The coach (Joel Edgerton) then faces a dilemma: pick the experienced, yet slower team or the faster, greener team. The subjective vs. objective tension held throughout the film reminded me of the controversy marring this year’s college football playoffs.

The Huskies truly competed for a chance to represent the U.S.A. and take on Hitler's team in the 1936 Berlin Olympics.


The implication of sailing into the lion’s den of Nazi Germany, defeating them in their own sport (Germany won five of the seven gold medals in rowing events in hosting the Olympiad), on their own turf, is that you can go on to do anything else in life.

The book records the men as successful businessmen and engineers and beyond. Contrast that to the lucrative NIL (Name, Image and Likeness) licensing deals of now.

These days, players can stay in college life for many years, making money off their names, images, and likenesses. For those in sports with professional leagues, some of these athletes might be better served using their education for something other than going pro -- in which careers can be long or heartbreakingly short.

I was encouraged by a modest trend of football players from my alma mater, the University of Notre Dame (where I was also a competitive swimmer), eschewing the NFL and starting careers on Wall Street.


The transfer portal in college athletics allows flexibility for athletes to switch colleges on a whim, not having to sit out a year, waiting to be released contractually from the scholarship of their previous school.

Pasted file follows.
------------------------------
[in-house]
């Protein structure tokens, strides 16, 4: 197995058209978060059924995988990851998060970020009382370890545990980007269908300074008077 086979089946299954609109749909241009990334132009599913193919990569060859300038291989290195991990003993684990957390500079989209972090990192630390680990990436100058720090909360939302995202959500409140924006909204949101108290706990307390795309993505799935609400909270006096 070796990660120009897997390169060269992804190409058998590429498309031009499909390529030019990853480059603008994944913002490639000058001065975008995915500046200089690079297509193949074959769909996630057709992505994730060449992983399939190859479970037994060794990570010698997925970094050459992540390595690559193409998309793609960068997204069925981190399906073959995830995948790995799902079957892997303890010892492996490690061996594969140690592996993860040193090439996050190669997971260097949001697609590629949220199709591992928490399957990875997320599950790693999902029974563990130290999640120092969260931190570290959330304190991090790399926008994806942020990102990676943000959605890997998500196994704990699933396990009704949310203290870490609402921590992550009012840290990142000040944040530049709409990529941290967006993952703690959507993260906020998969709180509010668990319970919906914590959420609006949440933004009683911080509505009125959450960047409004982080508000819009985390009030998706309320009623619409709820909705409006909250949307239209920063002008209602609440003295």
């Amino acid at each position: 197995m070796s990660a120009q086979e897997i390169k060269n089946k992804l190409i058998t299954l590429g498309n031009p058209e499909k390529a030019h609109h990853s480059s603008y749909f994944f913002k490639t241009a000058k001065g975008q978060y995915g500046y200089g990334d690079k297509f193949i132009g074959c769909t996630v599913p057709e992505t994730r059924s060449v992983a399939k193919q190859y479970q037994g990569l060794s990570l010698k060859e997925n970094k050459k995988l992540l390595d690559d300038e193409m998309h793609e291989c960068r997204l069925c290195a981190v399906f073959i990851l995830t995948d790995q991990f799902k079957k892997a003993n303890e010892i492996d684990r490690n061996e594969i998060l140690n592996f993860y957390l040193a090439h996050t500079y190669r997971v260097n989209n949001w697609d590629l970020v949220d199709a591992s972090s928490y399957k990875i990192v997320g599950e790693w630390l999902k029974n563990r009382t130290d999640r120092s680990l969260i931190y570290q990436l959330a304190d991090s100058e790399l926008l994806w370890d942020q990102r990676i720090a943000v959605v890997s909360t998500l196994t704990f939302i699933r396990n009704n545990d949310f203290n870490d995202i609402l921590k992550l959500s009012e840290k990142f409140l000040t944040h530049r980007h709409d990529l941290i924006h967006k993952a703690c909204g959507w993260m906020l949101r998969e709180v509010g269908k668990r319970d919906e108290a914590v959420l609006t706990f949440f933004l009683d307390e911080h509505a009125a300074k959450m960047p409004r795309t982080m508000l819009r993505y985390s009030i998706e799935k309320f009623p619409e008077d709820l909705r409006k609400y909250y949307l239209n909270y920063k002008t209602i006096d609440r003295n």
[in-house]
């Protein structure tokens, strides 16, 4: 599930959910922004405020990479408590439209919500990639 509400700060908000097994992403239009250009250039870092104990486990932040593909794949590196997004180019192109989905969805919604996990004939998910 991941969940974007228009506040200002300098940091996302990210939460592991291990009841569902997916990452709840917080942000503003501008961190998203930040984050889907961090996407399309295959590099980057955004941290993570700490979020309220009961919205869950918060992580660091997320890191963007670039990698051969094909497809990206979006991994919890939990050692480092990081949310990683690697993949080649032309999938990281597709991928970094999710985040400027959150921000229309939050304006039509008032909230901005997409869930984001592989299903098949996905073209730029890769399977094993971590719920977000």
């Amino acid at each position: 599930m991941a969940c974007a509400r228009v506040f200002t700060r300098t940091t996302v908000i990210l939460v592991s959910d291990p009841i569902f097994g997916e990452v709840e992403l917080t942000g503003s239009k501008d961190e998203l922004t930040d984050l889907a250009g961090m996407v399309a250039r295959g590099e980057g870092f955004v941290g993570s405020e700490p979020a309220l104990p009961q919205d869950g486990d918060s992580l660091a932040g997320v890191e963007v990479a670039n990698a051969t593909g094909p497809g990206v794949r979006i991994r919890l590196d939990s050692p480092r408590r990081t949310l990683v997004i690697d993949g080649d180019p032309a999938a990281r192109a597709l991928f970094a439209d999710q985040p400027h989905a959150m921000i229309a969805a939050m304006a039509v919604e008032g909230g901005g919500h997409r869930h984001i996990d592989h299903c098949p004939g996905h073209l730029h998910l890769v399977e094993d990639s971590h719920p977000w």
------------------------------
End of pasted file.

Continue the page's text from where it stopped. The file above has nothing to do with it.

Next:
It’s essentially created free agency, where only the individual matters. Individual athletes often hinge their hopes on the delusion they will make a professional sporting career at infinitesimal odds.

The Boys in the Boat would not happen today, as the film makes clear what a disadvantage substituting a single crew member because of illness would have on the other seven crew members.

The revolving door of athletes coming back and forth would’ve made impossible the precise cohesion and loyalty to each other necessary for winning Eights gold.


In The Boys in the Boat, the public University of Washington (and, to a lesser extent, the University of California-Berkeley, a k a Cal) takes on the elite Ivy League crew teams out East.

The Huskies must defeat the Ivy Leaguers in the national championship to qualify to take on Nazi Germany in the Olympics.

Recently, events on Ivy League campuses rolled elitism and antisemitism into one.

But rather than despair about the state of higher ed on these campuses, I recommend marshaling the current animus against the Ivies and root for the University of Washington and their humble “boys in the boat.”


Image: (L-R) (l-r.) Sam Strike stars as Roger Morris, Thomas Elms as Chuck Day, Joel Phillimore as Gordy Adam, Tom Varey as Johnny White, Wil Coban as Jim McMillin, Bruce Herbelin-Earle as Shorty Hunt, Callum Turner as Joe Rantz, Jack Mulhern as Don Hume and  Luke Slattery as Bobby Moch in director George Clooney’s THE BOYS IN THE BOAT An Amazon MGM Studios. PHOTO: Laurie Sparham © 2023 Metro-Goldwyn-Mayer Pictures Inc. All Rights Reserved.

Click here to visit Father Vince Kuna’s IMDB page.